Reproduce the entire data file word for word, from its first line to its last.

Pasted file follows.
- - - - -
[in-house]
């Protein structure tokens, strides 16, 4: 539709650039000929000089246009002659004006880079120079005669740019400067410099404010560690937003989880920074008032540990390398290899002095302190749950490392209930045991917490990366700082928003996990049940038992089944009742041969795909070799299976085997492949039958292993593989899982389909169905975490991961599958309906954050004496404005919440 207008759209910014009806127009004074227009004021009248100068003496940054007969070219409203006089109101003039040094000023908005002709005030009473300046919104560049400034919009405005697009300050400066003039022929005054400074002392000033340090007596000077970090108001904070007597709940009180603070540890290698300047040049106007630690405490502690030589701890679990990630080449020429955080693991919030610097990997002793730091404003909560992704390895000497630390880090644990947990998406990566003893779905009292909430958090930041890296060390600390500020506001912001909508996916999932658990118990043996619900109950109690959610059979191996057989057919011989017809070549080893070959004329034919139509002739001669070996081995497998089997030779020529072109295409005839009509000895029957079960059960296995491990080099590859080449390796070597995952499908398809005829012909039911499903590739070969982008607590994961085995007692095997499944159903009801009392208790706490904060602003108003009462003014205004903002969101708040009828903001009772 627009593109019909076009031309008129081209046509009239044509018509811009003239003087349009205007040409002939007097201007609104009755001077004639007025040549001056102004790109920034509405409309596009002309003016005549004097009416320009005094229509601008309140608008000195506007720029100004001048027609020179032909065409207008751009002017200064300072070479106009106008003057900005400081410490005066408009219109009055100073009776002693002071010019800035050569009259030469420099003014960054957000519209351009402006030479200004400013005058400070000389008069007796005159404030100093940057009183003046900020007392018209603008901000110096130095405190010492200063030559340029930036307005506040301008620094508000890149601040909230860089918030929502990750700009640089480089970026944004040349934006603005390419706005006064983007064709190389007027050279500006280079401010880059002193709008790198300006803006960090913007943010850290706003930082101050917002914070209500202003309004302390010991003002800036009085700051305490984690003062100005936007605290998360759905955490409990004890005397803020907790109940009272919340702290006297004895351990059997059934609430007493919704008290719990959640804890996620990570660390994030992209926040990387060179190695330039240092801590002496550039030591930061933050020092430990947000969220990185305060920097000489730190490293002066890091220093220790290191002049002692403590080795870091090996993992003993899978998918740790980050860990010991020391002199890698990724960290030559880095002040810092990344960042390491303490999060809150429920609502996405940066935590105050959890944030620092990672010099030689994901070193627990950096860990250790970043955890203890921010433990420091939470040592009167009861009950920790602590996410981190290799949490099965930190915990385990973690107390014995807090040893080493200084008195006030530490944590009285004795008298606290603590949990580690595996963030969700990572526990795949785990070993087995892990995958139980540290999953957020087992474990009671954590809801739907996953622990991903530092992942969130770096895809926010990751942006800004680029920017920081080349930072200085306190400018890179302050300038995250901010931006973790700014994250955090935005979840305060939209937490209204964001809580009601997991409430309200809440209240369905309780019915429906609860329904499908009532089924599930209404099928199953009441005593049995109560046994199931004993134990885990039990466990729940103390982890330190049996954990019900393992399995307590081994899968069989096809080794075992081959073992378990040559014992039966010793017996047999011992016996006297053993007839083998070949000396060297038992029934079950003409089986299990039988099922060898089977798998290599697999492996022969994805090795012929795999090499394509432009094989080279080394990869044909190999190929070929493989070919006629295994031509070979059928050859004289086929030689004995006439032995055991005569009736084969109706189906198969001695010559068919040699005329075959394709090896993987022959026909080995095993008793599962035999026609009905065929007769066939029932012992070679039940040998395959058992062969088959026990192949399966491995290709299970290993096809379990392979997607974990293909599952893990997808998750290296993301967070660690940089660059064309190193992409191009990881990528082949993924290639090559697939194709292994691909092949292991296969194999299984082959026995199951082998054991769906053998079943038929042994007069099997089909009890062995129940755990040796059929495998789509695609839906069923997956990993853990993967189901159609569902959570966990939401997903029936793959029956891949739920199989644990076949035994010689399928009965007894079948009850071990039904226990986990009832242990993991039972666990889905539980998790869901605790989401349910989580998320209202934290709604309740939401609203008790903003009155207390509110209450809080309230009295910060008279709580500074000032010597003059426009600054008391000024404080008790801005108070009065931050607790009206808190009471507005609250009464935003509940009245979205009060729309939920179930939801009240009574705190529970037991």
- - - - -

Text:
[in-house]
């Protein structure tokens, strides 16, 4: 539709650039000929000089246009002659004006880079120079005669740019400067410099404010560690937003989880920074008032540990390398290899002095302190749950490392209930045991917490990366700082928003996990049940038992089944009742041969795909070799299976085997492949039958292993593989899982389909169905975490991961599958309906954050004496404005919440 207008759209910014009806127009004074227009004021009248100068003496940054007969070219409203006089109101003039040094000023908005002709005030009473300046919104560049400034919009405005697009300050400066003039022929005054400074002392000033340090007596000077970090108001904070007597709940009180603070540890290698300047040049106007630690405490502690030589701890679990990630080449020429955080693991919030610097990997002793730091404003909560992704390895000497630390880090644990947990998406990566003893779905009292909430958090930041890296060390600390500020506001912001909508996916999932658990118990043996619900109950109690959610059979191996057989057919011989017809070549080893070959004329034919139509002739001669070996081995497998089997030779020529072109295409005839009509000895029957079960059960296995491990080099590859080449390796070597995952499908398809005829012909039911499903590739070969982008607590994961085995007692095997499944159903009801009392208790706490904060602003108003009462003014205004903002969101708040009828903001009772 627009593109019909076009031309008129081209046509009239044509018509811009003239003087349009205007040409002939007097201007609104009755001077004639007025040549001056102004790109920034509405409309596009002309003016005549004097009416320009005094229509601008309140608008000195506007720029100004001048027609020179032909065409207008751009002017200064300072070479106009106008003057900005400081410490005066408009219109009055100073009776002693002071010019800035050569009259030469420099003014960054957000519209351009402006030479200004400013005058400070000389008069007796005159404030100093940057009183003046900020007392018209603008901000110096130095405190010492200063030559340029930036307005506040301008620094508000890149601040909230860089918030929502990750700009640089480089970026944004040349934006603005390419706005006064983007064709190389007027050279500006280079401010880059002193709008790198300006803006960090913007943010850290706003930082101050917002914070209500202003309004302390010991003002800036009085700051305490984690003062100005936007605290998360759905955490409990004890005397803020907790109940009272919340702290006297004895351990059997059934609430007493919704008290719990959640804890996620990570660390994030992209926040990387060179190695330039240092801590002496550039030591930061933050020092430990947000969220990185305060920097000489730190490293002066890091220093220790290191002049002692403590080795870091090996993992003993899978998918740790980050860990010991020391002199890698990724960290030559880095002040810092990344960042390491303490999060809150429920609502996405940066935590105050959890944030620092990672010099030689994901070193627990950096860990250790970043955890203890921010433990420091939470040592009167009861009950920790602590996410981190290799949490099965930190915990385990973690107390014995807090040893080493200084008195006030530490944590009285004795008298606290603590949990580690595996963030969700990572526990795949785990070993087995892990995958139980540290999953957020087992474990009671954590809801739907996953622990991903530092992942969130770096895809926010990751942006800004680029920017920081080349930072200085306190400018890179302050300038995250901010931006973790700014994250955090935005979840305060939209937490209204964001809580009601997991409430309200809440209240369905309780019915429906609860329904499908009532089924599930209404099928199953009441005593049995109560046994199931004993134990885990039990466990729940103390982890330190049996954990019900393992399995307590081994899968069989096809080794075992081959073992378990040559014992039966010793017996047999011992016996006297053993007839083998070949000396060297038992029934079950003409089986299990039988099922060898089977798998290599697999492996022969994805090795012929795999090499394509432009094989080279080394990869044909190999190929070929493989070919006629295994031509070979059928050859004289086929030689004995006439032995055991005569009736084969109706189906198969001695010559068919040699005329075959394709090896993987022959026909080995095993008793599962035999026609009905065929007769066939029932012992070679039940040998395959058992062969088959026990192949399966491995290709299970290993096809379990392979997607974990293909599952893990997808998750290296993301967070660690940089660059064309190193992409191009990881990528082949993924290639090559697939194709292994691909092949292991296969194999299984082959026995199951082998054991769906053998079943038929042994007069099997089909009890062995129940755990040796059929495998789509695609839906069923997956990993853990993967189901159609569902959570966990939401997903029936793959029956891949739920199989644990076949035994010689399928009965007894079948009850071990039904226990986990009832242990993991039972666990889905539980998790869901605790989401349910989580998320209202934290709604309740939401609203008790903003009155207390509110209450809080309230009295910060008279709580500074000032010597003059426009600054008391000024404080008790801005108070009065931050607790009206808190009471507005609250009464935003509940009245979205009060729309939920179930939801009240009574705190529970037991």